Loch Buie has always been a strategic area going back to Iron Age times. The land looks out to the South West and is fertile and defendable. The fort shown in the image lies at the far South-east end of the bay, past the Mausoleum. Only stones remain, but it is easy to see its original shape. Beyond this point the land becomes more elevated and is an excellent place to observe both White-tailed and Golden Eagles.
Duns were usually situated on islands, on the summits of small hills, or at the ends of coastal or inland promontories. Wall thickness varied from 2.3 to 4 metres.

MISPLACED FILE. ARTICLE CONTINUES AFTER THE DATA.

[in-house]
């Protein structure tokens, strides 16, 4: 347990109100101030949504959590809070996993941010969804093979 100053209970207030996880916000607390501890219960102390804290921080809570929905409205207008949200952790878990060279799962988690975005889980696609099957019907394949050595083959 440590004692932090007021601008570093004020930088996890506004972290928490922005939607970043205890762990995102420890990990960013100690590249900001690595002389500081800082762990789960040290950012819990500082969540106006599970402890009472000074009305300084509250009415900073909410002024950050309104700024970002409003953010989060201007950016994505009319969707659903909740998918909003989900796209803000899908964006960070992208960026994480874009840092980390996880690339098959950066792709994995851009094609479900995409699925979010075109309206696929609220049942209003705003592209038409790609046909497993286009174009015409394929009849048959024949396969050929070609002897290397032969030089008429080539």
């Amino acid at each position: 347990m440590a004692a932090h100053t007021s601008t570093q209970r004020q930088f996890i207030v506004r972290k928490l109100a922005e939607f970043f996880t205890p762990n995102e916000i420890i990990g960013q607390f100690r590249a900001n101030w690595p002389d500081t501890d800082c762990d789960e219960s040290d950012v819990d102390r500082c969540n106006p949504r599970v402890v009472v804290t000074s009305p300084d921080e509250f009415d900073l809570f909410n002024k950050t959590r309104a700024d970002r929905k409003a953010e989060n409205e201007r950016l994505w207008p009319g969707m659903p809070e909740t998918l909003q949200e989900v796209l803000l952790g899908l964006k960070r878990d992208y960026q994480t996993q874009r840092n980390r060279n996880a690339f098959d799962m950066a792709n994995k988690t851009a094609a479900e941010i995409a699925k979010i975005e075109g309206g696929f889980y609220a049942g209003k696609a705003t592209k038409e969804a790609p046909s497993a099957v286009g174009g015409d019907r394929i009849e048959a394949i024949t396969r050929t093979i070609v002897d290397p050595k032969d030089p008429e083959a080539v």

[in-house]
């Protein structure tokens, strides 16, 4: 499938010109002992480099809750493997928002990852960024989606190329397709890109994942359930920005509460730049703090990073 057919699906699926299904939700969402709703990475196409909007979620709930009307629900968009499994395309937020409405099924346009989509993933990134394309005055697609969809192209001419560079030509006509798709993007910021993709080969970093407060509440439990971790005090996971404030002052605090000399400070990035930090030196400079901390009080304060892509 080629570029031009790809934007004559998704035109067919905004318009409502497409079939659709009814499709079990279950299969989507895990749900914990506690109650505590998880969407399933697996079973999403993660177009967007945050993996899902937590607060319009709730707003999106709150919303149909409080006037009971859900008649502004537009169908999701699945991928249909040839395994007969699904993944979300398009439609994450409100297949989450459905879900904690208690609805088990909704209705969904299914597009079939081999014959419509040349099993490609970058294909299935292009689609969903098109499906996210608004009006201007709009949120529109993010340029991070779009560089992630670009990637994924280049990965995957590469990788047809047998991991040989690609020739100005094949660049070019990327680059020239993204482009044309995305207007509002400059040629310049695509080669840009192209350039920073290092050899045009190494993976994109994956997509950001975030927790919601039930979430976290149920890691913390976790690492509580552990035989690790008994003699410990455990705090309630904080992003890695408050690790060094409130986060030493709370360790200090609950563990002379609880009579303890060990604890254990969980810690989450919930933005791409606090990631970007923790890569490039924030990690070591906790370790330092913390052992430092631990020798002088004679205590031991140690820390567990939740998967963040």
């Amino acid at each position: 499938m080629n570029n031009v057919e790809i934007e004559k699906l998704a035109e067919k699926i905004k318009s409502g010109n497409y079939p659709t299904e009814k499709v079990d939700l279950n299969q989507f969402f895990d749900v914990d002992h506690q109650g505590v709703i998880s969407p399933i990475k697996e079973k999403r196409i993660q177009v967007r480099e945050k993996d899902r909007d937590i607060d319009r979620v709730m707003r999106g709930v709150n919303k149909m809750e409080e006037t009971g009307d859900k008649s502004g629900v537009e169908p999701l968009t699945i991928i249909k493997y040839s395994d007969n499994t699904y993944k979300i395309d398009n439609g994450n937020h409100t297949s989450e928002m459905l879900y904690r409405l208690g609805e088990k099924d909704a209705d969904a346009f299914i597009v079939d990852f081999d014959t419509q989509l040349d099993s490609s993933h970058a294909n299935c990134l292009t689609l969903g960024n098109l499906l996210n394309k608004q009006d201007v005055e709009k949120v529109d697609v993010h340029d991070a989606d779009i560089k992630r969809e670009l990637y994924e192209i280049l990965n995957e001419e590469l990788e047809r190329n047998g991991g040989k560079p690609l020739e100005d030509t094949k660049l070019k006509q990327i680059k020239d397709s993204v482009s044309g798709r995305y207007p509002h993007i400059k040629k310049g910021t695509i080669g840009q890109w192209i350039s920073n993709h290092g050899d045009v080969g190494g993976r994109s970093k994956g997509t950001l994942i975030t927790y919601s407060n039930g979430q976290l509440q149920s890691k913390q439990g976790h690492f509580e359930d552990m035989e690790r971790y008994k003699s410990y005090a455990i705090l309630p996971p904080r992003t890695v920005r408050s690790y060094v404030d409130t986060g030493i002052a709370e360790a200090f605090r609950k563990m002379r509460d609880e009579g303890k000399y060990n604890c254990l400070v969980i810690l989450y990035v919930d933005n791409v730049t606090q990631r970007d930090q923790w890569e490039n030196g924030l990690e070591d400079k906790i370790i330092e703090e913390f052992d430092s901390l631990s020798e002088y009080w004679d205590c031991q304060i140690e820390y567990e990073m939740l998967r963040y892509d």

Dunan Mor is situated 160 metres South-west of the Mausoleum and occupies the summit of a rocky outcrop, which rises some 20 metres above the shore of Loch Buie, but only 2.6 metres above the adjacent ground.
The dun can be accessed with relative ease from all sides except the North-west, where there are cliffs 3 metres high at the top of the seaward slope. Roughly sub-rectangular on plan, it measures 17 metres from NE to SW by 14 metres transversely within the ruins of a stonewall which has been reduced for much of its circuit to a low spread of stony debris.